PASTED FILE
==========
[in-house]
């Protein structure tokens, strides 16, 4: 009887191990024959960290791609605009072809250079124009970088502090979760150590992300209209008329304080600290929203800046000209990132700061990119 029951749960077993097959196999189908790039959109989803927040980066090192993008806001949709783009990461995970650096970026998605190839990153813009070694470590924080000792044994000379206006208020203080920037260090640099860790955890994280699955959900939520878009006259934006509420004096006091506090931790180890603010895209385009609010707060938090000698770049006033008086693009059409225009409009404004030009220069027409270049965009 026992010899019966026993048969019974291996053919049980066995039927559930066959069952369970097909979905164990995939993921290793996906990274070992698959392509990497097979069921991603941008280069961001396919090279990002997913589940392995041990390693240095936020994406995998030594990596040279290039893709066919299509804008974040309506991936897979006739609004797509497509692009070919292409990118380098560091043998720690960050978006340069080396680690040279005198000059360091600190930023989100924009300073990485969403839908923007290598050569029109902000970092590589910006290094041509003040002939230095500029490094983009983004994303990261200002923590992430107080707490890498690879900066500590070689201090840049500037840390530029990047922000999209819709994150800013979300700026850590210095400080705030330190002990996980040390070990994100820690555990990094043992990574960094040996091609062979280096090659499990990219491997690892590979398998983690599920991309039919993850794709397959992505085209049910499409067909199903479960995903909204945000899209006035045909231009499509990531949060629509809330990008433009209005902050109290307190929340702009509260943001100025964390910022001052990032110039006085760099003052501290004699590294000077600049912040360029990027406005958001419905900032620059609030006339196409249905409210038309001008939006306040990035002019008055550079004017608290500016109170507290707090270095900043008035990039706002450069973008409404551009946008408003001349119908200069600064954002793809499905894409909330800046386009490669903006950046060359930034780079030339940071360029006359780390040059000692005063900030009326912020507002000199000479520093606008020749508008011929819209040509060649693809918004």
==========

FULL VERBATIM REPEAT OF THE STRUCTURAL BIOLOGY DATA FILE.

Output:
[in-house]
């Protein structure tokens, strides 16, 4: 009887191990024959960290791609605009072809250079124009970088502090979760150590992300209209008329304080600290929203800046000209990132700061990119 029951749960077993097959196999189908790039959109989803927040980066090192993008806001949709783009990461995970650096970026998605190839990153813009070694470590924080000792044994000379206006208020203080920037260090640099860790955890994280699955959900939520878009006259934006509420004096006091506090931790180890603010895209385009609010707060938090000698770049006033008086693009059409225009409009404004030009220069027409270049965009 026992010899019966026993048969019974291996053919049980066995039927559930066959069952369970097909979905164990995939993921290793996906990274070992698959392509990497097979069921991603941008280069961001396919090279990002997913589940392995041990390693240095936020994406995998030594990596040279290039893709066919299509804008974040309506991936897979006739609004797509497509692009070919292409990118380098560091043998720690960050978006340069080396680690040279005198000059360091600190930023989100924009300073990485969403839908923007290598050569029109902000970092590589910006290094041509003040002939230095500029490094983009983004994303990261200002923590992430107080707490890498690879900066500590070689201090840049500037840390530029990047922000999209819709994150800013979300700026850590210095400080705030330190002990996980040390070990994100820690555990990094043992990574960094040996091609062979280096090659499990990219491997690892590979398998983690599920991309039919993850794709397959992505085209049910499409067909199903479960995903909204945000899209006035045909231009499509990531949060629509809330990008433009209005902050109290307190929340702009509260943001100025964390910022001052990032110039006085760099003052501290004699590294000077600049912040360029990027406005958001419905900032620059609030006339196409249905409210038309001008939006306040990035002019008055550079004017608290500016109170507290707090270095900043008035990039706002450069973008409404551009946008408003001349119908200069600064954002793809499905894409909330800046386009490669903006950046060359930034780079030339940071360029006359780390040059000692005063900030009326912020507002000199000479520093606008020749508008011929819209040509060649693809918004």